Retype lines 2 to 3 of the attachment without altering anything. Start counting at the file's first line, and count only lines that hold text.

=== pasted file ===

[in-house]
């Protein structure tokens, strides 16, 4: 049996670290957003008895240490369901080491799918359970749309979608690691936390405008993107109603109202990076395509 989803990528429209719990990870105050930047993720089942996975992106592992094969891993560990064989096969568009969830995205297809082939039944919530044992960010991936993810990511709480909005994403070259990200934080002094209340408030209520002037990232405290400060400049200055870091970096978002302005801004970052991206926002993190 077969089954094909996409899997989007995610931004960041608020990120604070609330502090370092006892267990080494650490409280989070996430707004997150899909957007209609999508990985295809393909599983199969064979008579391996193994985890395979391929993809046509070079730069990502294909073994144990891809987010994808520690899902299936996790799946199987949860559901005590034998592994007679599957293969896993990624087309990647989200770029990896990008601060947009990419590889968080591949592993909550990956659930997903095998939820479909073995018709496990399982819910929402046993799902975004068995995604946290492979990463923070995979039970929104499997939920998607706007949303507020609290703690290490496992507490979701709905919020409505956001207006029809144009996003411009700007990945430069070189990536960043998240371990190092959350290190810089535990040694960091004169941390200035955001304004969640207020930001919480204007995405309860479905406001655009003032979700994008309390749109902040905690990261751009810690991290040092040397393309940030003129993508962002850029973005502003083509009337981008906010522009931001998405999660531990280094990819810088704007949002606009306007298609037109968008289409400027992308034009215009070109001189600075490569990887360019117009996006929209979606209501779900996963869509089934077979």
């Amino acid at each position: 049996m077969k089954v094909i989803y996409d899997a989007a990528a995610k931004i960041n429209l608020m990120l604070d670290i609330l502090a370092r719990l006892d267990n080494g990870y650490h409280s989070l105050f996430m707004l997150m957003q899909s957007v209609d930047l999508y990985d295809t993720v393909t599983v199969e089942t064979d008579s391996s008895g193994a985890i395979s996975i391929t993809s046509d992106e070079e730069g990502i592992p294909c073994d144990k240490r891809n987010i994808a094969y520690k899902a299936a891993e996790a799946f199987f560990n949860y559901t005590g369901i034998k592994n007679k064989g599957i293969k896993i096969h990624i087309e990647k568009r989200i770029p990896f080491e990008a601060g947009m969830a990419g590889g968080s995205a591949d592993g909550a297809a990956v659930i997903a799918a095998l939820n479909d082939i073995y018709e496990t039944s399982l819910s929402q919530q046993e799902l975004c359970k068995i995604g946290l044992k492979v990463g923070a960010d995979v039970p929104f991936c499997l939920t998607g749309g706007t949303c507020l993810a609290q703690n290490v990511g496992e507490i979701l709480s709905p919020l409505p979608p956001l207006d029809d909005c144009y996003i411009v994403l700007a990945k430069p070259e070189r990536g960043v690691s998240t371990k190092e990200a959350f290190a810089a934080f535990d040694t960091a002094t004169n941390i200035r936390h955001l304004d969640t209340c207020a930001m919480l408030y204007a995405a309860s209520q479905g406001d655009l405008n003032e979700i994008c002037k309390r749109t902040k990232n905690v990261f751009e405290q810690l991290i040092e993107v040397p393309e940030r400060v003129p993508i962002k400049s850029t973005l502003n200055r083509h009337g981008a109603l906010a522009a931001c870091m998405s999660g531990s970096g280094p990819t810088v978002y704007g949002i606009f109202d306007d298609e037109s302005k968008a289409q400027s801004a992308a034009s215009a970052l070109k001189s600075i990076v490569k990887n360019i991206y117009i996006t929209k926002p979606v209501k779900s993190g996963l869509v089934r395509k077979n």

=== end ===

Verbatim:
């Protein structure tokens, strides 16, 4: 049996670290957003008895240490369901080491799918359970749309979608690691936390405008993107109603109202990076395509 989803990528429209719990990870105050930047993720089942996975992106592992094969891993560990064989096969568009969830995205297809082939039944919530044992960010991936993810990511709480909005994403070259990200934080002094209340408030209520002037990232405290400060400049200055870091970096978002302005801004970052991206926002993190 077969089954094909996409899997989007995610931004960041608020990120604070609330502090370092006892267990080494650490409280989070996430707004997150899909957007209609999508990985295809393909599983199969064979008579391996193994985890395979391929993809046509070079730069990502294909073994144990891809987010994808520690899902299936996790799946199987949860559901005590034998592994007679599957293969896993990624087309990647989200770029990896990008601060947009990419590889968080591949592993909550990956659930997903095998939820479909073995018709496990399982819910929402046993799902975004068995995604946290492979990463923070995979039970929104499997939920998607706007949303507020609290703690290490496992507490979701709905919020409505956001207006029809144009996003411009700007990945430069070189990536960043998240371990190092959350290190810089535990040694960091004169941390200035955001304004969640207020930001919480204007995405309860479905406001655009003032979700994008309390749109902040905690990261751009810690991290040092040397393309940030003129993508962002850029973005502003083509009337981008906010522009931001998405999660531990280094990819810088704007949002606009306007298609037109968008289409400027992308034009215009070109001189600075490569990887360019117009996006929209979606209501779900996963869509089934077979």
């Amino acid at each position: 049996m077969k089954v094909i989803y996409d899997a989007a990528a995610k931004i960041n429209l608020m990120l604070d670290i609330l502090a370092r719990l006892d267990n080494g990870y650490h409280s989070l105050f996430m707004l997150m957003q899909s957007v209609d930047l999508y990985d295809t993720v393909t599983v199969e089942t064979d008579s391996s008895g193994a985890i395979s996975i391929t993809s046509d992106e070079e730069g990502i592992p294909c073994d144990k240490r891809n987010i994808a094969y520690k899902a299936a891993e996790a799946f199987f560990n949860y559901t005590g369901i034998k592994n007679k064989g599957i293969k896993i096969h990624i087309e990647k568009r989200i770029p990896f080491e990008a601060g947009m969830a990419g590889g968080s995205a591949d592993g909550a297809a990956v659930i997903a799918a095998l939820n479909d082939i073995y018709e496990t039944s399982l819910s929402q919530q046993e799902l975004c359970k068995i995604g946290l044992k492979v990463g923070a960010d995979v039970p929104f991936c499997l939920t998607g749309g706007t949303c507020l993810a609290q703690n290490v990511g496992e507490i979701l709480s709905p919020l409505p979608p956001l207006d029809d909005c144009y996003i411009v994403l700007a990945k430069p070259e070189r990536g960043v690691s998240t371990k190092e990200a959350f290190a810089a934080f535990d040694t960091a002094t004169n941390i200035r936390h955001l304004d969640t209340c207020a930001m919480l408030y204007a995405a309860s209520q479905g406001d655009l405008n003032e979700i994008c002037k309390r749109t902040k990232n905690v990261f751009e405290q810690l991290i040092e993107v040397p393309e940030r400060v003129p993508i962002k400049s850029t973005l502003n200055r083509h009337g981008a109603l906010a522009a931001c870091m998405s999660g531990s970096g280094p990819t810088v978002y704007g949002i606009f109202d306007d298609e037109s302005k968008a289409q400027s801004a992308a034009s215009a970052l070109k001189s600075i990076v490569k990887n360019i991206y117009i996006t929209k926002p979606v209501k779900s993190g996963l869509v089934r395509k077979n």